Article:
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Gosh, I know it's used in making roasted pig. In my family, we use it sparingly in seasoning food prior to cooking - well, depends on the dish. I suspect it's used more in northern Chinese cooking than Cantonese. That's just a guess, though.

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Not specifically Chinese, but at Morimoto a couple of years back I had a lobster tail roasted with five-spice powder. it was delicious.

"If the divine creator has taken pains to give us delicious and exquisite things to eat, the least we can do is prepare them well and serve them with ceremony."

~ Fernand Point

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My favorite BBQ spareribs have 5-spice powder in the marinade-glaze. (Joanne Hush / Peter Wong "Chinese Menu Cookbook)

It can be part of a rub for roasted chicken and duck.

Also, sometimes in Red-cooked dishes. (Hong Shao 红烧)

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I use it in and on a lot of things. I buy the Tradewinds brand (large container) at Smart & Final or the store brand at Costco or Sam's Club.

I use it in marinades, brines and rubs, on squash and pumpkin, on many other vegetables, roasted vegetables, particularly root vegetables, carrots and parsnips.

It goes into stews, chili, meatloaf

I also use it in most of the homemade sausages I make.

It goes into my pickle mixture for bread and butter and sweet pickles.

It even gets dusted lightly onto some breads.

It does nice things for some fruit salads, poached fruits and so on.

Don't be afraid to use it but use it sparingly at first to see how it works for you.

"There are, it has been said, two types of people in the world. There are those who say: this glass is half full. And then there are those who say: this glass is half empty. The world belongs, however, to those who can look at the glass and say: What's up with this glass? Excuse me? Excuse me? This is my glass? I don't think so. My glass was full! And it was a bigger glass!" Terry Pratchett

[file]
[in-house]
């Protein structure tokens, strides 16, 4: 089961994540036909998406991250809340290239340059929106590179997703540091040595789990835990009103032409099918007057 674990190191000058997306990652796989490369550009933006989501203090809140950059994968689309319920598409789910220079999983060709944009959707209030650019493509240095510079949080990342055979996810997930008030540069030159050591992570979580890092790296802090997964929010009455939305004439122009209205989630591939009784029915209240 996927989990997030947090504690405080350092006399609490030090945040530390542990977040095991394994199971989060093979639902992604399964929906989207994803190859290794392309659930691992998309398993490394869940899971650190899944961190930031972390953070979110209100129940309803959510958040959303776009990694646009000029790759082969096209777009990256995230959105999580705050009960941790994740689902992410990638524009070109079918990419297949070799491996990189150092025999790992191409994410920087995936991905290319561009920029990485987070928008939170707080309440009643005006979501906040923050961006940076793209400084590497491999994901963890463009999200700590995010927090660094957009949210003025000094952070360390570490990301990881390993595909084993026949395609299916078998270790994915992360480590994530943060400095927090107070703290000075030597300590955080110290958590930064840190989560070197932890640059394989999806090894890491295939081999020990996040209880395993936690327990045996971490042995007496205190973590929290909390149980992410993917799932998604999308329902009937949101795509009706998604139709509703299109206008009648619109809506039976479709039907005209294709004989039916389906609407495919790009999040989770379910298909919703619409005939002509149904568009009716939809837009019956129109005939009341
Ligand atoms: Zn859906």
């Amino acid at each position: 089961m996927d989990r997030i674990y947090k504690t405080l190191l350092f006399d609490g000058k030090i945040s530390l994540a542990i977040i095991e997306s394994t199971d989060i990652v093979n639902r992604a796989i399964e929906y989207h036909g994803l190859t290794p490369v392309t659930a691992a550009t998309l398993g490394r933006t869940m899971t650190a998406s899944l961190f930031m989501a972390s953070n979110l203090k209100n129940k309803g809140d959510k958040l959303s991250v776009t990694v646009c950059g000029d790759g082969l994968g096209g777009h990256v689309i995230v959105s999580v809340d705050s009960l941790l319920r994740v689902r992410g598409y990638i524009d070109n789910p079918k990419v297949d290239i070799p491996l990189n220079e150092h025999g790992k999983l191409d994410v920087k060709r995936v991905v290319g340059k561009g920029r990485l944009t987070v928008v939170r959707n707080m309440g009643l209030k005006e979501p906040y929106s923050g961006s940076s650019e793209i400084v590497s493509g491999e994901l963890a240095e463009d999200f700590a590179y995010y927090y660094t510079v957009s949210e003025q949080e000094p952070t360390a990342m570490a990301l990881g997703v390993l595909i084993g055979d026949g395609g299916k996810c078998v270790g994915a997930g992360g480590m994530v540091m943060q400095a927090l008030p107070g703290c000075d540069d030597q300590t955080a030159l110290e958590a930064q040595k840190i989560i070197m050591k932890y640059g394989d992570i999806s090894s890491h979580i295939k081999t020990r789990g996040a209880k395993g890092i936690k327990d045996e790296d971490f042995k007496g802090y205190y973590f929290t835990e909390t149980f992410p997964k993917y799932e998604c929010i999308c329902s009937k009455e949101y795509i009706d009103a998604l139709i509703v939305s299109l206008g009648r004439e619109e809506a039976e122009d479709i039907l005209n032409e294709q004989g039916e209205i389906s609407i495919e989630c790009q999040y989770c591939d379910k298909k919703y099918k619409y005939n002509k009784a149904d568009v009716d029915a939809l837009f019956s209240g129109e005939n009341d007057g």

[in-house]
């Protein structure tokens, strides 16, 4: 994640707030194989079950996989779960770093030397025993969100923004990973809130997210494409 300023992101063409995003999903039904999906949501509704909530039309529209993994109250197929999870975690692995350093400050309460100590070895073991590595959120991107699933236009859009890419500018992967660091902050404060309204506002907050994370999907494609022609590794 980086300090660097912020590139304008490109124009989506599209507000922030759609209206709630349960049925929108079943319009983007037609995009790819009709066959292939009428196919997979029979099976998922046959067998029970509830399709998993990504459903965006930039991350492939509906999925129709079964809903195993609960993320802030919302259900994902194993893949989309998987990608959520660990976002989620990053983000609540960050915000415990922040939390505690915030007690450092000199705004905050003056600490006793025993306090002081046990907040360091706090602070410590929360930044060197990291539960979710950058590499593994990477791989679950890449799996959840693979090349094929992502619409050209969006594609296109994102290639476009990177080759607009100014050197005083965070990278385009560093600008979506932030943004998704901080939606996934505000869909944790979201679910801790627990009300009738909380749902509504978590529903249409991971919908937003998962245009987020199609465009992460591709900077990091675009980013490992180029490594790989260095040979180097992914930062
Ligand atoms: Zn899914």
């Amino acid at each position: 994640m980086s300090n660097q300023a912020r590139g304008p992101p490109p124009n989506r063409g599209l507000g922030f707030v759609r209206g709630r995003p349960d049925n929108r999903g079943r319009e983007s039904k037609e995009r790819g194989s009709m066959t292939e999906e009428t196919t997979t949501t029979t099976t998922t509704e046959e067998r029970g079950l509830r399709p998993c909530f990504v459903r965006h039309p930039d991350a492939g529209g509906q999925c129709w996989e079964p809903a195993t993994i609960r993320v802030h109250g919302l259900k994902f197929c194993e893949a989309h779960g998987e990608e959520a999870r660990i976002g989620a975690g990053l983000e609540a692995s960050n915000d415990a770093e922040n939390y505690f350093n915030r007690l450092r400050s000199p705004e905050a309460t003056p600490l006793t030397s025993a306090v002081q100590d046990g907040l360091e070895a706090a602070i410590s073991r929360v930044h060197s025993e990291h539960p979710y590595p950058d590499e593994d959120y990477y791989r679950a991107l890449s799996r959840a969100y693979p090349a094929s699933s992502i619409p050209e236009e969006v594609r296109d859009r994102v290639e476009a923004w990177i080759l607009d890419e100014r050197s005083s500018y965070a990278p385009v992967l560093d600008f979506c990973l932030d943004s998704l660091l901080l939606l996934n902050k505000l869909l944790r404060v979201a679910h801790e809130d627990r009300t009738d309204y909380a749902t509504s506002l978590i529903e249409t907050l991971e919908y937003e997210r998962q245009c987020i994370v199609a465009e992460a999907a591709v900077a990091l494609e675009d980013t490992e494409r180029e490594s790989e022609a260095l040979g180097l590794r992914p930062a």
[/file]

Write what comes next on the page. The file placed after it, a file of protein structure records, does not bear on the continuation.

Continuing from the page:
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I suspect it's used more in northern Chinese cooking than Cantonese.  That's just a guess, though.

I suspect not. Five spices, in their seed/grain form or powder form, are used very often in Cantonese cooking.

Most Cantonese BBQ items that you buy: Roast duck, roast pork, BBQ pork, deep-fried chicken, all of them have five spice powder as a dry rub inside (with BBQ pork they are added to the simmering master sauce).

The Hung Shao dishes (red braised dishes), five spices are added to the soy sauce to braise beef, pork, chicken and such.

Snacks: chicken wings (red braised or deep-fried), tea eggs...

Five spices are used in many Cantonese cookings.

The condiment that comes with Cantonese fried chicken (Ja Gee Gai), which you just had: salt mixed with five spice powder

W.K. Leung ("Ah Leung") aka "hzrt8w"
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not especially Chinese either but I use it most often when I'm stir-frying cabbage. Once you're past the initial stir-fry bit, add some crushed garlic and a slug of white wine and clamp a lid on tight so the cabbage steams/braises a little, then turn the heat up with the lid off to boil off the liquid. Lovely with ham and mashed potato.

Fi Kirkpatrick

tofu fi fie pho fum

"Your avatar shoes look like Marge Simpson's hair." - therese

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Funny thing, five spice powder is used a lot, generally, in Cantonese style BBQs. but there are regional differences here in Canada. For instance, in the Montreal Chinatown, the charsiu and the whole roast pig has five spice, but in Toronto, nada.

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Don't forget desserts! I made a simple pate sucre for a peach gallette, but add Chinese five spice to the peaches when sauteeing them. Instead of simple whipped cream, I make a smple vanilla sauce as it plays off the Chinese five spice a bit more and all together, makes for an amazing layer and dimension to an otherwise "classic" American dish.

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I suspect it's used more in northern Chinese cooking than Cantonese.  That's just a guess, though.